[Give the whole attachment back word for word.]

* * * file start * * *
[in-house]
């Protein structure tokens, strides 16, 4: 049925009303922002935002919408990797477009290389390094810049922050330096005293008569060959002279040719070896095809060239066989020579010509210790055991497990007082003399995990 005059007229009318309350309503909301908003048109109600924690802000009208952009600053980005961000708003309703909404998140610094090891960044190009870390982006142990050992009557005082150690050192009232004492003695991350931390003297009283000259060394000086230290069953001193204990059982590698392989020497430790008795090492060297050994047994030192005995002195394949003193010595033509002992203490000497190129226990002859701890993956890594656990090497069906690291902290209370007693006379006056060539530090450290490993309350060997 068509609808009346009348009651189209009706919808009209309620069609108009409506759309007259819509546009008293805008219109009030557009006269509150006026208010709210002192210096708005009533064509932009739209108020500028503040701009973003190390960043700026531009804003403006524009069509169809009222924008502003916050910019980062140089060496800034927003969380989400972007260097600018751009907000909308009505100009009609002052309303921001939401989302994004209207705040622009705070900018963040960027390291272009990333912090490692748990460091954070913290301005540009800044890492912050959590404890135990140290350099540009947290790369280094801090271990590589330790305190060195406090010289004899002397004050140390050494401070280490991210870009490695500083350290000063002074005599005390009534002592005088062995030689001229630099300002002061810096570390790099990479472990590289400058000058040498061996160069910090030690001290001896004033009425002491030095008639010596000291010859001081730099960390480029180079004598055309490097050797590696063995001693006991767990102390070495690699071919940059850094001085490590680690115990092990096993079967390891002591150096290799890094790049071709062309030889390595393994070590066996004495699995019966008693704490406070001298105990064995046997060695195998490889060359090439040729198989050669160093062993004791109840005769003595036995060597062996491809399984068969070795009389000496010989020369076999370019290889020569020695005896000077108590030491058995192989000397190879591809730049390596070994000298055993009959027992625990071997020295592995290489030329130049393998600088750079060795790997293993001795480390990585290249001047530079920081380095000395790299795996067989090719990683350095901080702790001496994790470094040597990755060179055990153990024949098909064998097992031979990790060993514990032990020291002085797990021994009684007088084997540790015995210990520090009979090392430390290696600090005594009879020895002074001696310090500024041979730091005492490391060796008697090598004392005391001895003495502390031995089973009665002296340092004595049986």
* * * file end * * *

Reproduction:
[in-house]
């Protein structure tokens, strides 16, 4: 049925009303922002935002919408990797477009290389390094810049922050330096005293008569060959002279040719070896095809060239066989020579010509210790055991497990007082003399995990 005059007229009318309350309503909301908003048109109600924690802000009208952009600053980005961000708003309703909404998140610094090891960044190009870390982006142990050992009557005082150690050192009232004492003695991350931390003297009283000259060394000086230290069953001193204990059982590698392989020497430790008795090492060297050994047994030192005995002195394949003193010595033509002992203490000497190129226990002859701890993956890594656990090497069906690291902290209370007693006379006056060539530090450290490993309350060997 068509609808009346009348009651189209009706919808009209309620069609108009409506759309007259819509546009008293805008219109009030557009006269509150006026208010709210002192210096708005009533064509932009739209108020500028503040701009973003190390960043700026531009804003403006524009069509169809009222924008502003916050910019980062140089060496800034927003969380989400972007260097600018751009907000909308009505100009009609002052309303921001939401989302994004209207705040622009705070900018963040960027390291272009990333912090490692748990460091954070913290301005540009800044890492912050959590404890135990140290350099540009947290790369280094801090271990590589330790305190060195406090010289004899002397004050140390050494401070280490991210870009490695500083350290000063002074005599005390009534002592005088062995030689001229630099300002002061810096570390790099990479472990590289400058000058040498061996160069910090030690001290001896004033009425002491030095008639010596000291010859001081730099960390480029180079004598055309490097050797590696063995001693006991767990102390070495690699071919940059850094001085490590680690115990092990096993079967390891002591150096290799890094790049071709062309030889390595393994070590066996004495699995019966008693704490406070001298105990064995046997060695195998490889060359090439040729198989050669160093062993004791109840005769003595036995060597062996491809399984068969070795009389000496010989020369076999370019290889020569020695005896000077108590030491058995192989000397190879591809730049390596070994000298055993009959027992625990071997020295592995290489030329130049393998600088750079060795790997293993001795480390990585290249001047530079920081380095000395790299795996067989090719990683350095901080702790001496994790470094040597990755060179055990153990024949098909064998097992031979990790060993514990032990020291002085797990021994009684007088084997540790015995210990520090009979090392430390290696600090005594009879020895002074001696310090500024041979730091005492490391060796008697090598004392005391001895003495502390031995089973009665002296340092004595049986």